As I start prepping for my trip to Italy, I find myself wondering whether it’s actually possible to make full use of those cheap flight deals. Can I travel abroad for a week with only a carry-on bag? In recent years there has been an increase in low cost flights offered by low budget airlines like Easy Jet and Ryanair. Even the likes of BA have jumped on this band-wagon, offering cheap no-frills short haul flights around Europe. Typically, these flights exclude the traditional services and comforts we are all accustomed to. Printing your own ticket and checking-in online are now the norm. On-board services are also limited, with no free meals or drinks on offer. With some airlines, there is no designated seat allocation either. Each carrier has its own set of rules but one certainty is that checked-in luggage is NOT included in the price of your ticket.
Just how much are we saving with these budget flights?
Despite most people preferring the basic amenities that an Economy flight includes, a good many of us are enticed by the very low prices offered by budget airlines. For me, those low fares mean the possibility of affording multiple trips per year or maybe splashing out more on hotels, excursions or general spending. However, I have learned that the fare stated does not usually reflect the overall saving you will make per trip. It is highly likely that you will end up spending more than you expected. I have compared fares for standard Economy versus budget flights to the same destination. Typically, the difference in price can be between £100 – £300. That’s potentially a good deal if you are able to avoid all of the add-on exprenses.
Some tickets include the price of a specified sized carry-on bag only, while other fares are literally just for bums on seats i.e., the fare covers transportation of a passenger from one port to another. With Ryanair for example, your ticket price does not even include a free cabin bag (you can bring a small handbag or laptop only). Since January 2018 their policy is that you pay at least £5 for a normal sized cabin bag, unless you buy a priority ticket, which itself costs more. Also, Ryanair stipulate that their cabin bags should not be larger than 55 x 40 x 20, which is smaller than most airlines, who allow a slightly wider and taller bag. Martin – the money saving expert, breaks down the latest Ryanair rules (which change again in November 2018) here
The unseen costs
So, there is a possible fee for cabin bags and a definite charge for checked in bags, usually between £40-60 each way. Add to that an excess baggage fee (if your bag is overweight), between £20 – £70 each way. If you forget to print your ticket at home or need to buy food on the plane, that’s more again. Another factor to consider is the departure/arrival airports. These budget flights tend to leave either very early or late in the day, and not from central airports. Meaning you cannot rely on public transport and may need to get a taxi to and from a remote location. Therefore, when you sum up all the extras fees payable, it can actually work out to be more expensive than a regular economy flight.
How to minimise costs
In most instances, unless you are travelling for business or are a student back-packer, you will definitely need both a carry-on bag and a checked bag. However, there are definitely great savings to be made if you can follow these steps:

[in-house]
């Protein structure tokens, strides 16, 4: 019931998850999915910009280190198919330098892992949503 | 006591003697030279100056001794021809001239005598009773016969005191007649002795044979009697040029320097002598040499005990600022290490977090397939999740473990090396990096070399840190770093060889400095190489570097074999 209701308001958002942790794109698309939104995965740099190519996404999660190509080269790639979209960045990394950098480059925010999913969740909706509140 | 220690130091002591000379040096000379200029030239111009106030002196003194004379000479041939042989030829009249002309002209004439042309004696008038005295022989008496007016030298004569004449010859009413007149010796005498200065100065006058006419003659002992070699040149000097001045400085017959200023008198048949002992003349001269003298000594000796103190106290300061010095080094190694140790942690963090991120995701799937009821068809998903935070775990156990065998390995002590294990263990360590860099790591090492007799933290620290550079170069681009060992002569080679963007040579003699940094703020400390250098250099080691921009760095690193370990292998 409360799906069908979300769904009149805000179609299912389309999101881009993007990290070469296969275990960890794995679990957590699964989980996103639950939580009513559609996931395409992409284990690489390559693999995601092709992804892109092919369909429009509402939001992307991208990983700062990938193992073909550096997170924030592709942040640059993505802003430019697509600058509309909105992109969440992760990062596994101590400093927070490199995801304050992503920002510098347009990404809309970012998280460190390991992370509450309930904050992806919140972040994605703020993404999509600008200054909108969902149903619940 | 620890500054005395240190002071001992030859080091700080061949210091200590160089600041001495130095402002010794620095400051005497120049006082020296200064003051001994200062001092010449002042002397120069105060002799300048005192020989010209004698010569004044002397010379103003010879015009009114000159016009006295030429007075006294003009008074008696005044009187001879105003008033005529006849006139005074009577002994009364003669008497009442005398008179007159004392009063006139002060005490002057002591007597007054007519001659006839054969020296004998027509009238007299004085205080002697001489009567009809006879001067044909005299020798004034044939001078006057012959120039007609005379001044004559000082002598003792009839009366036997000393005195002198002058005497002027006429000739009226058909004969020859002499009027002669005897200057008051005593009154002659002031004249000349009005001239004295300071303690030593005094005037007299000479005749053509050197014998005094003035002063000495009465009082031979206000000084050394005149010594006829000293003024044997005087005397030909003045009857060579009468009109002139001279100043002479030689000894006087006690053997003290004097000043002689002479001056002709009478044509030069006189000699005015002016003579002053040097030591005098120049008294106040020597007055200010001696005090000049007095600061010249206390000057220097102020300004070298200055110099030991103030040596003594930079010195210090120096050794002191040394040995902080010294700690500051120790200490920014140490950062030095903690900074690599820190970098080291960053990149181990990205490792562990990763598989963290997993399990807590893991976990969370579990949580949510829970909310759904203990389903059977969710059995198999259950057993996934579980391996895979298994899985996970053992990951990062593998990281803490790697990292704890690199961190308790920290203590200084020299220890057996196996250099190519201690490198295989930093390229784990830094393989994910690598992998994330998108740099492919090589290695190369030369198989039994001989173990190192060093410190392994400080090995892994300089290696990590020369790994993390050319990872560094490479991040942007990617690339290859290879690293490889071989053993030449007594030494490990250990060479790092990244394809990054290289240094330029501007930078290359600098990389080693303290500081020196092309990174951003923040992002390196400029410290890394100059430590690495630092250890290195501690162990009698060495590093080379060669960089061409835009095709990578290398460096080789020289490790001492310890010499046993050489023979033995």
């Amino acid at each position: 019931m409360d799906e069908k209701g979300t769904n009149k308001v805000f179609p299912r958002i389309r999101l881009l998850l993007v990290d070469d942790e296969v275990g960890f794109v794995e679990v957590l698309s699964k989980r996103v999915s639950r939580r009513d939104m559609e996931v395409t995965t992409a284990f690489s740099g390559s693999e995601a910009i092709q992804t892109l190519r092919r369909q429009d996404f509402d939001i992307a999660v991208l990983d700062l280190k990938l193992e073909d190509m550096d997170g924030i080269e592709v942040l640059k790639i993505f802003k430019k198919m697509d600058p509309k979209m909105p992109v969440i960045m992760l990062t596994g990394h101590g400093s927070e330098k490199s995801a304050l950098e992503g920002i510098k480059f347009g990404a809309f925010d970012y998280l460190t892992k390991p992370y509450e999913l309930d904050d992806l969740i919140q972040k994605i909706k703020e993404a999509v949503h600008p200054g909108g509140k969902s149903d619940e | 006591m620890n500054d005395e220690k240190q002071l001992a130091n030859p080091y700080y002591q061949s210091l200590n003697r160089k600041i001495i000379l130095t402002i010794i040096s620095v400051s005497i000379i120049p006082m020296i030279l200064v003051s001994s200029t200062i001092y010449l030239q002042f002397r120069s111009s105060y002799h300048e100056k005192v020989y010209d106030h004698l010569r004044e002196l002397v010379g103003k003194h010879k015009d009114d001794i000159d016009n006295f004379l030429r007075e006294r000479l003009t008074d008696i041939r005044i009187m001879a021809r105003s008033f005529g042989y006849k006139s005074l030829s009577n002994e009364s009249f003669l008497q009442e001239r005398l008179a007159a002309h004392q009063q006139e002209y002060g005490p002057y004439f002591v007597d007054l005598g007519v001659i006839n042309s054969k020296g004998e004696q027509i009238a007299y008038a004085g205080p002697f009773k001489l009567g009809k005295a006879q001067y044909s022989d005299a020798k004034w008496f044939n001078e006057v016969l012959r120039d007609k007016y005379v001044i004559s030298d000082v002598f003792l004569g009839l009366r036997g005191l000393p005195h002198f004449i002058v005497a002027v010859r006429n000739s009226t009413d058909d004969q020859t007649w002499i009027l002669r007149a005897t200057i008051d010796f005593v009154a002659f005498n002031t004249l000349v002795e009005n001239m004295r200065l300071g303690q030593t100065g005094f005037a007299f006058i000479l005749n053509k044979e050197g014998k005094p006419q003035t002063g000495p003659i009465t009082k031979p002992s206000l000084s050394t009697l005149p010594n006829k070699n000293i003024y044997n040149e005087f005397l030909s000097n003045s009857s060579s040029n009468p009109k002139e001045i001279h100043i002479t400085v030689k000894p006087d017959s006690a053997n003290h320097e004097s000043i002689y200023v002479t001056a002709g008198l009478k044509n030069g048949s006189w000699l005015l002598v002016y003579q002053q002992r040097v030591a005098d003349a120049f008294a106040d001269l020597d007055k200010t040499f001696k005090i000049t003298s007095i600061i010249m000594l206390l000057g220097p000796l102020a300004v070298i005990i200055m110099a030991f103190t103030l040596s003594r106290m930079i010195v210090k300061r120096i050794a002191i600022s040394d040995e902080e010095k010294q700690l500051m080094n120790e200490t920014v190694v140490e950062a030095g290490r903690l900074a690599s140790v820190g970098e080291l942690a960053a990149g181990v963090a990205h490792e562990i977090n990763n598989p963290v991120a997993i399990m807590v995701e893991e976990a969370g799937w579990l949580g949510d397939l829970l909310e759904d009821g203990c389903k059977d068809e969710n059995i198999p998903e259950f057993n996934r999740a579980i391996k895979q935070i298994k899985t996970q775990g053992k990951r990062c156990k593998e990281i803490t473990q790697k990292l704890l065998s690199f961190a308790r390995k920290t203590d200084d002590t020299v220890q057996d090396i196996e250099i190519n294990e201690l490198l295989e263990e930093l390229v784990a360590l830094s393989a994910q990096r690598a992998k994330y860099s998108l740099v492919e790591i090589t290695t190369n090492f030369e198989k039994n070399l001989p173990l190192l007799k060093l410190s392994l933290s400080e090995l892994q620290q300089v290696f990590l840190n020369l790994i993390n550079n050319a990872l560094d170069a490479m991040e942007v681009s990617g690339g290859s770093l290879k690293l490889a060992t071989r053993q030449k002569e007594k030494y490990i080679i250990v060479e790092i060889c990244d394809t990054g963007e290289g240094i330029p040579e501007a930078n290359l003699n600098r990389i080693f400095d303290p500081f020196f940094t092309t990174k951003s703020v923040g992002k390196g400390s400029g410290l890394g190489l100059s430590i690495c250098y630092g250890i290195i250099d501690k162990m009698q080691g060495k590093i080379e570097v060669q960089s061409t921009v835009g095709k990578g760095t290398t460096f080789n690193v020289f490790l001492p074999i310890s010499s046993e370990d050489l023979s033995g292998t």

- Choose an airline that includes carry-on luggage in their budget price.
- Your carry-on bag should be as lightweight and roomy as possible. Be sure to check height and weight restrictions for your chosen airline, including wheels, handles and external pockets (check out the approved cabin bag size for various airlines).
- Always check-in online BEFORE you get to the airport
- Pre-print your tickets and boarding pass
- Bring a packed lunch or allow yourself time to eat/buy food at the airport – Boots do a great meal deal with a drink for under £4.00, a fraction of what you would pay for the equivalent on the plane.
- Don’t pack any toiletries that you can easily purchase at your destination. A good hotel will usually throw-in shampoos and lotions. Or, if you are travelling with others, divide the toiletries between you.
- Before you travel, investigate the cheapest mode of transportation to/from airport to hotel. A hired car may be cheaper than a taxi. Or, pre book a transfer or hotel shuttle). With no heavy luggage it might even be possible for you to jump on public transport
- If you buy souvenirs on your trip and know you are overweight, pay the excess baggage fee online BEFORE your departure date. It’s cheaper this way
- Most importantly – pack lightly. Be prepared to wash and re-wear clothes
As I write this I find myself struggling with the idea of packing light. For me, part of the pleasure of travelling is using the opportunity to wear some of the clothes that I don’t get to wear in London’s unpredictable summer. I have a whole wardrobe dedicated to vacation wear. Having a choice of clothes and shoes for day and evening, plus accessories, not to mention toiletries is essential for me. Also, I love to shop and inevitably need space to bring back my great finds. Packing minimally would potentially spoil how I enjoy my holiday. However, I have not actually put this to the test. I like a challenge, so, for my next trip, after Italy. I want to see if I can take full advantage of the budget fares on offer and still enjoy a trip. I would love to hear from anyone who has managed to do this. For now, I plan to fully enjoy my trip to Genoa. I will report back one I’ve don’t my challenge. Watch this space!